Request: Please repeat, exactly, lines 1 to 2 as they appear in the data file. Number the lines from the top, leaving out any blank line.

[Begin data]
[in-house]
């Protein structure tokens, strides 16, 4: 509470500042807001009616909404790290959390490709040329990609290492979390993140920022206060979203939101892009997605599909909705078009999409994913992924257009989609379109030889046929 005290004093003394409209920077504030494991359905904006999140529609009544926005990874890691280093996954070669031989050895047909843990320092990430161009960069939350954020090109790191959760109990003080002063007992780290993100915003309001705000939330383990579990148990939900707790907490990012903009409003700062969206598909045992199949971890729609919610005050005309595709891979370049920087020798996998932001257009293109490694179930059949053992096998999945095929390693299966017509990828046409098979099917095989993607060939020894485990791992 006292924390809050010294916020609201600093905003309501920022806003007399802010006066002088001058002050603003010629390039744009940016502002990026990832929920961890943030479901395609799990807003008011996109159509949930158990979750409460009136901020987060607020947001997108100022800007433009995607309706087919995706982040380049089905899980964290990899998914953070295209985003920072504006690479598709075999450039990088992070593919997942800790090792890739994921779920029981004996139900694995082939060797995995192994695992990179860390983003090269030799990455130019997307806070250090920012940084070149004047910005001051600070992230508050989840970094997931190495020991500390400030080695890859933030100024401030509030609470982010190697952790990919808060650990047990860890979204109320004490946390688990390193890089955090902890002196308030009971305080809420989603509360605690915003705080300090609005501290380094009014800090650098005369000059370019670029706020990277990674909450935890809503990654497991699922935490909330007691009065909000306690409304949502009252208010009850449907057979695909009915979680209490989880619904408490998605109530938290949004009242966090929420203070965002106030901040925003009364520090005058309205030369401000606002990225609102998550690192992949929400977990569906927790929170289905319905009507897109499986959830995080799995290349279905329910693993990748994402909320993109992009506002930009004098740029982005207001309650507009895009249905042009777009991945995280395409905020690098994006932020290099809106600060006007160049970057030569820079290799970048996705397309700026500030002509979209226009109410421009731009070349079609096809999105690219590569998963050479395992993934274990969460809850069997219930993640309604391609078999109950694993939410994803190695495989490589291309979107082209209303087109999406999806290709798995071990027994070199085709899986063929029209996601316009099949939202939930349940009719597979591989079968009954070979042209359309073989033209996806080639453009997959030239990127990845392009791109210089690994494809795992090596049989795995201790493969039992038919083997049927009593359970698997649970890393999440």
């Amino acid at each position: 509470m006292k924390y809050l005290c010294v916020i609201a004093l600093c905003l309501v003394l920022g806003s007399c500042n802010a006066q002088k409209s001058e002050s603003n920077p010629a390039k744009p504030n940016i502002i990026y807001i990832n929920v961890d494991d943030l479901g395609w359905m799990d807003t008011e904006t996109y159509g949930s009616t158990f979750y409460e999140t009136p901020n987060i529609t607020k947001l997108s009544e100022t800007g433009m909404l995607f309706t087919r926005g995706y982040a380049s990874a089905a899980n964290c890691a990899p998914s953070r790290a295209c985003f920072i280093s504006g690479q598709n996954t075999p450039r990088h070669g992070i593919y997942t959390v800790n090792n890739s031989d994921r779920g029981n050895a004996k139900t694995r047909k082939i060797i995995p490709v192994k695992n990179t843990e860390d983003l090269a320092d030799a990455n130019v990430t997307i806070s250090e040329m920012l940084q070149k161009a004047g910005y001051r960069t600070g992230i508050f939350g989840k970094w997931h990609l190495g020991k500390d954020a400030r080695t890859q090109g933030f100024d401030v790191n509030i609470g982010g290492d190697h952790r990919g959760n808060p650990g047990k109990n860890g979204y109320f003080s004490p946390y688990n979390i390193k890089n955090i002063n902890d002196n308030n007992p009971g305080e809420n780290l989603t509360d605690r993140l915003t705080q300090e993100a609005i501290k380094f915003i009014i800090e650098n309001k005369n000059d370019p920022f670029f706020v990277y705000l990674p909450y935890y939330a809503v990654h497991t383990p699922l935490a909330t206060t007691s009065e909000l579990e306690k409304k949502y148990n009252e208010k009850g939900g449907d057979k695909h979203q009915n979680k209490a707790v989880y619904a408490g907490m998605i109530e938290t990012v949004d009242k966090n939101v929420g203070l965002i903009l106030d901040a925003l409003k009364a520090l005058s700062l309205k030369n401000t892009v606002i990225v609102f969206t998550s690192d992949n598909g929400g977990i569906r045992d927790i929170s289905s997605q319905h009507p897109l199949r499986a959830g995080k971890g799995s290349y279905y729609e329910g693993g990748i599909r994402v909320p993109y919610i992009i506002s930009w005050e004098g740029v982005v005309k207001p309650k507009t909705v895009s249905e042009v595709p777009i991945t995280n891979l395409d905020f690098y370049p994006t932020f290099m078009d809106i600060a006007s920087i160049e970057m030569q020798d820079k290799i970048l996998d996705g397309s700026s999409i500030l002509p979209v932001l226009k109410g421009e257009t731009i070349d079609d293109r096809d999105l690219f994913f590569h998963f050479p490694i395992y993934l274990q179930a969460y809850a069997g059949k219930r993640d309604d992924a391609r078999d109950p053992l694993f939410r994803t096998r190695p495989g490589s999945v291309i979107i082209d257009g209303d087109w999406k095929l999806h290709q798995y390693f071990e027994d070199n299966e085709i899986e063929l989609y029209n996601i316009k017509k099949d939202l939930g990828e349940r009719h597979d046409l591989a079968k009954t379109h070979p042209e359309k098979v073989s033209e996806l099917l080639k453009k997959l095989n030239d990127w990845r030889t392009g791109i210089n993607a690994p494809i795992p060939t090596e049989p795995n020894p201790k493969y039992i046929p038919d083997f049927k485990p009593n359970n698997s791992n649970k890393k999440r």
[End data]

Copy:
[in-house]
């Protein structure tokens, strides 16, 4: 509470500042807001009616909404790290959390490709040329990609290492979390993140920022206060979203939101892009997605599909909705078009999409994913992924257009989609379109030889046929 005290004093003394409209920077504030494991359905904006999140529609009544926005990874890691280093996954070669031989050895047909843990320092990430161009960069939350954020090109790191959760109990003080002063007992780290993100915003309001705000939330383990579990148990939900707790907490990012903009409003700062969206598909045992199949971890729609919610005050005309595709891979370049920087020798996998932001257009293109490694179930059949053992096998999945095929390693299966017509990828046409098979099917095989993607060939020894485990791992 006292924390809050010294916020609201600093905003309501920022806003007399802010006066002088001058002050603003010629390039744009940016502002990026990832929920961890943030479901395609799990807003008011996109159509949930158990979750409460009136901020987060607020947001997108100022800007433009995607309706087919995706982040380049089905899980964290990899998914953070295209985003920072504006690479598709075999450039990088992070593919997942800790090792890739994921779920029981004996139900694995082939060797995995192994695992990179860390983003090269030799990455130019997307806070250090920012940084070149004047910005001051600070992230508050989840970094997931190495020991500390400030080695890859933030100024401030509030609470982010190697952790990919808060650990047990860890979204109320004490946390688990390193890089955090902890002196308030009971305080809420989603509360605690915003705080300090609005501290380094009014800090650098005369000059370019670029706020990277990674909450935890809503990654497991699922935490909330007691009065909000306690409304949502009252208010009850449907057979695909009915979680209490989880619904408490998605109530938290949004009242966090929420203070965002106030901040925003009364520090005058309205030369401000606002990225609102998550690192992949929400977990569906927790929170289905319905009507897109499986959830995080799995290349279905329910693993990748994402909320993109992009506002930009004098740029982005207001309650507009895009249905042009777009991945995280395409905020690098994006932020290099809106600060006007160049970057030569820079290799970048996705397309700026500030002509979209226009109410421009731009070349079609096809999105690219590569998963050479395992993934274990969460809850069997219930993640309604391609078999109950694993939410994803190695495989490589291309979107082209209303087109999406999806290709798995071990027994070199085709899986063929029209996601316009099949939202939930349940009719597979591989079968009954070979042209359309073989033209996806080639453009997959030239990127990845392009791109210089690994494809795992090596049989795995201790493969039992038919083997049927009593359970698997649970890393999440």